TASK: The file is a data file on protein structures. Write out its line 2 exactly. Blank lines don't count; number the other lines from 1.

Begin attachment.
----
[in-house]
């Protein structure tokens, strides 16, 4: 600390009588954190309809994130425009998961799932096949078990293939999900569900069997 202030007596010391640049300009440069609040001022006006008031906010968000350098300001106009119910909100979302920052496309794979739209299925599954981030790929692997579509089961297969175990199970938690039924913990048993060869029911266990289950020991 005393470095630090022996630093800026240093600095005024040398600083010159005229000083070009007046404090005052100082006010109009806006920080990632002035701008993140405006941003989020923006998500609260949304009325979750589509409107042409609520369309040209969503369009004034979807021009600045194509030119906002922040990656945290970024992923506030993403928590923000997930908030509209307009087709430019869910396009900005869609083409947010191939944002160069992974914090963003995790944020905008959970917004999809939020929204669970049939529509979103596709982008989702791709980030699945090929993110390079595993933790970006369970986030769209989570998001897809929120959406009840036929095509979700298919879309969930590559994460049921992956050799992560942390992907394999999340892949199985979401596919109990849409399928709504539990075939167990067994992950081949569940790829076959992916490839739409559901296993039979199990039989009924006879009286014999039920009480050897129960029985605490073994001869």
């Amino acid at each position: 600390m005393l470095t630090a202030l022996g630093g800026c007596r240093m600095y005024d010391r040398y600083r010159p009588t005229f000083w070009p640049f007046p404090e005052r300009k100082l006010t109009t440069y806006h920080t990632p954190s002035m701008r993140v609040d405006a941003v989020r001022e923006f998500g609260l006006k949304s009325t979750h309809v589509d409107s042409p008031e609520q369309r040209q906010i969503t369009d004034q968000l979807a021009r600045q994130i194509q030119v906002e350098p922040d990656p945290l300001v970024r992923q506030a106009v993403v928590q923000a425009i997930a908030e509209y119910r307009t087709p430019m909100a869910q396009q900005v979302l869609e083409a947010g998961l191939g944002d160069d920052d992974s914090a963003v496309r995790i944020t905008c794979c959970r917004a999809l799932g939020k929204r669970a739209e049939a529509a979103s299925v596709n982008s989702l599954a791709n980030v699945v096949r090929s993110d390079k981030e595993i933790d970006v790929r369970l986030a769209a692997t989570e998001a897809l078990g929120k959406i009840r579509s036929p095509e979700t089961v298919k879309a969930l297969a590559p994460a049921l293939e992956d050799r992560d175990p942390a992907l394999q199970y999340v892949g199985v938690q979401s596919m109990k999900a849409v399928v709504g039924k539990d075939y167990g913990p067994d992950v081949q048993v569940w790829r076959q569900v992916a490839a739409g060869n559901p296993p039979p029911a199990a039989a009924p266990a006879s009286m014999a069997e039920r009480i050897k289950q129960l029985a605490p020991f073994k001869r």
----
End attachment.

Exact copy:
């Protein structure tokens, strides 16, 4: 600390009588954190309809994130425009998961799932096949078990293939999900569900069997 202030007596010391640049300009440069609040001022006006008031906010968000350098300001106009119910909100979302920052496309794979739209299925599954981030790929692997579509089961297969175990199970938690039924913990048993060869029911266990289950020991 005393470095630090022996630093800026240093600095005024040398600083010159005229000083070009007046404090005052100082006010109009806006920080990632002035701008993140405006941003989020923006998500609260949304009325979750589509409107042409609520369309040209969503369009004034979807021009600045194509030119906002922040990656945290970024992923506030993403928590923000997930908030509209307009087709430019869910396009900005869609083409947010191939944002160069992974914090963003995790944020905008959970917004999809939020929204669970049939529509979103596709982008989702791709980030699945090929993110390079595993933790970006369970986030769209989570998001897809929120959406009840036929095509979700298919879309969930590559994460049921992956050799992560942390992907394999999340892949199985979401596919109990849409399928709504539990075939167990067994992950081949569940790829076959992916490839739409559901296993039979199990039989009924006879009286014999039920009480050897129960029985605490073994001869």